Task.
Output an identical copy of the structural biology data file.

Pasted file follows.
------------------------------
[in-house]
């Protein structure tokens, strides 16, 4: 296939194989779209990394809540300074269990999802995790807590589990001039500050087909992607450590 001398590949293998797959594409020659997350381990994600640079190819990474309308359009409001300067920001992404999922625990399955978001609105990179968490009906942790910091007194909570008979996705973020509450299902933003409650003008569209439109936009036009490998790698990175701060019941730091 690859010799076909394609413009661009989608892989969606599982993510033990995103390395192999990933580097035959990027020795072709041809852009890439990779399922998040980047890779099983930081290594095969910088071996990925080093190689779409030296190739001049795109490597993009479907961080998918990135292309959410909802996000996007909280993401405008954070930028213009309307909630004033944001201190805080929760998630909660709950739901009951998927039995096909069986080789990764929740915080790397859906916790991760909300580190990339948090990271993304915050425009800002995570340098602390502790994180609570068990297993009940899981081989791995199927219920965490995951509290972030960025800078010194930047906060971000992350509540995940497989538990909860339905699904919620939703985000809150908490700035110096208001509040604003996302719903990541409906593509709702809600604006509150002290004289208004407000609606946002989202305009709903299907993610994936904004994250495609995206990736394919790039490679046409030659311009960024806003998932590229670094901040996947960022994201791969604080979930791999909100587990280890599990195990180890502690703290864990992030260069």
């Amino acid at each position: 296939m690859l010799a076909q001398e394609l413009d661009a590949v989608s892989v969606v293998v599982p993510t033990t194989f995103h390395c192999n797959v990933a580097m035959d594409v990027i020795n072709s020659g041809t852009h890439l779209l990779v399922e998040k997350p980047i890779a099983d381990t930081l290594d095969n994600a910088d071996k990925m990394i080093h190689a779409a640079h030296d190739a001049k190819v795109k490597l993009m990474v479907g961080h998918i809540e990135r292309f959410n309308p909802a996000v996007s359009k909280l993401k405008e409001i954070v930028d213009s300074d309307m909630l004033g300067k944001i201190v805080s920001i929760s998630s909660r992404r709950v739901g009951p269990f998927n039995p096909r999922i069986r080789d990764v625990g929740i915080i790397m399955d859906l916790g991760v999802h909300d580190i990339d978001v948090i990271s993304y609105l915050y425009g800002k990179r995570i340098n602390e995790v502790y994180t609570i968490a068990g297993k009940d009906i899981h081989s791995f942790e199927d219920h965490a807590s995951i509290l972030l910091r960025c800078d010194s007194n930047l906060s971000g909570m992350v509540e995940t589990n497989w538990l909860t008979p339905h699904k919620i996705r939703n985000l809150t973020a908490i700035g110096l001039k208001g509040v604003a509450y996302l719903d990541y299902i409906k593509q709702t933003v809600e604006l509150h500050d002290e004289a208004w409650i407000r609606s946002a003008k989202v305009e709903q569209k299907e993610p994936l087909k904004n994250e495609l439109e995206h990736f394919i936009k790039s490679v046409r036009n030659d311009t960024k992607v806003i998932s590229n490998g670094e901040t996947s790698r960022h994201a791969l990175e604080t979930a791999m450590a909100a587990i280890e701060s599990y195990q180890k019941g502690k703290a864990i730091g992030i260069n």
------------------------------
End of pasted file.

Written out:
[in-house]
């Protein structure tokens, strides 16, 4: 296939194989779209990394809540300074269990999802995790807590589990001039500050087909992607450590 001398590949293998797959594409020659997350381990994600640079190819990474309308359009409001300067920001992404999922625990399955978001609105990179968490009906942790910091007194909570008979996705973020509450299902933003409650003008569209439109936009036009490998790698990175701060019941730091 690859010799076909394609413009661009989608892989969606599982993510033990995103390395192999990933580097035959990027020795072709041809852009890439990779399922998040980047890779099983930081290594095969910088071996990925080093190689779409030296190739001049795109490597993009479907961080998918990135292309959410909802996000996007909280993401405008954070930028213009309307909630004033944001201190805080929760998630909660709950739901009951998927039995096909069986080789990764929740915080790397859906916790991760909300580190990339948090990271993304915050425009800002995570340098602390502790994180609570068990297993009940899981081989791995199927219920965490995951509290972030960025800078010194930047906060971000992350509540995940497989538990909860339905699904919620939703985000809150908490700035110096208001509040604003996302719903990541409906593509709702809600604006509150002290004289208004407000609606946002989202305009709903299907993610994936904004994250495609995206990736394919790039490679046409030659311009960024806003998932590229670094901040996947960022994201791969604080979930791999909100587990280890599990195990180890502690703290864990992030260069």
């Amino acid at each position: 296939m690859l010799a076909q001398e394609l413009d661009a590949v989608s892989v969606v293998v599982p993510t033990t194989f995103h390395c192999n797959v990933a580097m035959d594409v990027i020795n072709s020659g041809t852009h890439l779209l990779v399922e998040k997350p980047i890779a099983d381990t930081l290594d095969n994600a910088d071996k990925m990394i080093h190689a779409a640079h030296d190739a001049k190819v795109k490597l993009m990474v479907g961080h998918i809540e990135r292309f959410n309308p909802a996000v996007s359009k909280l993401k405008e409001i954070v930028d213009s300074d309307m909630l004033g300067k944001i201190v805080s920001i929760s998630s909660r992404r709950v739901g009951p269990f998927n039995p096909r999922i069986r080789d990764v625990g929740i915080i790397m399955d859906l916790g991760v999802h909300d580190i990339d978001v948090i990271s993304y609105l915050y425009g800002k990179r995570i340098n602390e995790v502790y994180t609570i968490a068990g297993k009940d009906i899981h081989s791995f942790e199927d219920h965490a807590s995951i509290l972030l910091r960025c800078d010194s007194n930047l906060s971000g909570m992350v509540e995940t589990n497989w538990l909860t008979p339905h699904k919620i996705r939703n985000l809150t973020a908490i700035g110096l001039k208001g509040v604003a509450y996302l719903d990541y299902i409906k593509q709702t933003v809600e604006l509150h500050d002290e004289a208004w409650i407000r609606s946002a003008k989202v305009e709903q569209k299907e993610p994936l087909k904004n994250e495609l439109e995206h990736f394919i936009k790039s490679v046409r036009n030659d311009t960024k992607v806003i998932s590229n490998g670094e901040t996947s790698r960022h994201a791969l990175e604080t979930a791999m450590a909100a587990i280890e701060s599990y195990q180890k019941g502690k703290a864990i730091g992030i260069n």